Around the Island

Richard’s Almanac: Interview with a Shelter Island centenarian

RICHARD LOMUSCIO PHOTO David Ratner, age 103, at the Shelter Island Senior Center.
RICHARD LOMUSCIO PHOTO David Ratner, age 103, at the Shelter Island Senior Center.

I had a great conversation with 103-year-old David Ratner at the Senior Center last Wednesday.

David is staying with his daughter, Sheila Roffe, at her home in Westmoreland for the summer. He’s here on the Island for four months and spends the other eight months of the year in Palm Beach.

When I asked him how he likes Shelter Island, he told me that he has many more activities available for him in Florida. He says he likes to keep busy everyday and not just on Wednesdays.

David said he came to this country from Poland when he was 14 in 1928. That’s when he should have been in school but he had obligations at home, he said.

His younger siblings went to school while his father and older brother worked. He had to stay home and take care of his sick mother. He cooked the meals, did the shopping, cleaned the house and did the laundry.

So when two men showed up at his door, flashing badges identifying them as members of the board of education, he explained why he was not able to enroll in classes.

They ordered him to attend night school, which he did for two semesters.

When other seniors were asking him about his secrets for longevity, he did not have one pat answer.

He said he loves baloney sandwiches and he loves different homemade soups that his daughter makes.

He also said that he likes women very much — even better than a corned beef sandwich.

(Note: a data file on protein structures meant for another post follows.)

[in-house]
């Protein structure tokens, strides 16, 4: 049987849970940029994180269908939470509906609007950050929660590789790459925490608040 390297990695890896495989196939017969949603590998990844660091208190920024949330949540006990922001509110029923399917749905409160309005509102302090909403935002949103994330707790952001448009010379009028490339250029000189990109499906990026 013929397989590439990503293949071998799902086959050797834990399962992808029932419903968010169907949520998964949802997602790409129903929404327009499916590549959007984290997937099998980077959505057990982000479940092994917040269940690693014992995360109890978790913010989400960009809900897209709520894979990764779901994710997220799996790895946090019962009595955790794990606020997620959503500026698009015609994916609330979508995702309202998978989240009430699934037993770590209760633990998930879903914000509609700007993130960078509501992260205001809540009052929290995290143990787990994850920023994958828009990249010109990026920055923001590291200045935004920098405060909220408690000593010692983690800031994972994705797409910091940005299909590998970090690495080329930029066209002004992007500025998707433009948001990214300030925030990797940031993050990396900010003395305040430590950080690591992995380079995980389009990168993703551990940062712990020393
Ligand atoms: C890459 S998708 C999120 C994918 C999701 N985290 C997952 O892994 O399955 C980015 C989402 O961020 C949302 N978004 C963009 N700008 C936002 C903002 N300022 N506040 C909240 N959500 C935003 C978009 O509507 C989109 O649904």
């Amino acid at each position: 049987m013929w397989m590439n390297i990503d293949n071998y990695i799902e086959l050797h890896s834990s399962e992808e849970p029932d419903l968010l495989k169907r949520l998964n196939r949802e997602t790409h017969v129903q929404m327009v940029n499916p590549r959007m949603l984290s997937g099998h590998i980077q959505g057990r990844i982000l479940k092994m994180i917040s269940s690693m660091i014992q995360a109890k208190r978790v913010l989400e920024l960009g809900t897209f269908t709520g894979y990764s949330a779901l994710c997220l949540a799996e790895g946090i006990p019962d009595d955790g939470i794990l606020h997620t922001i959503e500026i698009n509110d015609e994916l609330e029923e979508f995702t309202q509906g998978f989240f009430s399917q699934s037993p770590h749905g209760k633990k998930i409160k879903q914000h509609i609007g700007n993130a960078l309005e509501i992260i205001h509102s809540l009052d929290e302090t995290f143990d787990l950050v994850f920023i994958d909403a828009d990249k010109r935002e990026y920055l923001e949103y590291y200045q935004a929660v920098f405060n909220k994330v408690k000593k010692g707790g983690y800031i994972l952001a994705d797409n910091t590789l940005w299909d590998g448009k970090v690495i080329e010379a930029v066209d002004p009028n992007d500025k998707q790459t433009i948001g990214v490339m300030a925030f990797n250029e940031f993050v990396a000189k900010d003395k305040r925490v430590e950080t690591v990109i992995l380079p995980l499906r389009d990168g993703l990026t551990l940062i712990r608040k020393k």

David has never smoked and hardly drinks alcohol, “Except for sweet wine, like Manischewitz, once in a while.”

He spoke about how much he enjoys sailing. He learned that when he was living in Century Village in West Palm Beach.

“I had to learn to swim and put up the sails before I could pass the test to go out on the water,” David said, adding that he did pass.

He went out on the water when it was calm then it got very windy. His boat capsized but he righted it. He was very nervous because there were sharks in the water.

“People were sent out looking for me and I was eventually found and taken home,” he recalled.

When asked what he did for a living, David told me he worked for a time as an upholsterer. Then he and his younger brother owned a parking garage and then a supermarket. He said that when he and his brother ran the parking garage, he had some time on his hands.

“So I paid the five cents to take a train into the city and bought a car for $50,” he said, adding, “and then I drove it back to the garage, cleaned it up and sold it right away for $75.”

Looking back on his life, David said, “Up to 100, I enjoyed it very much. But then on my 100th birthday they made me give up my car.”

“They gave it to my grandson and now he enjoys it.”

David’s routine is regular.

“I go to sleep at nine and get up at seven,” he said explaining that he exercises every morning and “never stops moving.”

He eats a solid breakfast — usually ham and eggs — and lunch consisting of soup and a sandwich. He said that franks and beans are among his favorites along with flanken, a cut of meat with few bones and a lot of fat. He never drinks coffee or tea.

David has a son and a daughter and is proud to point out that he has 14 great-grandchildren.

His positive attitude is infectious and he truly seems to try to get the most out of each day.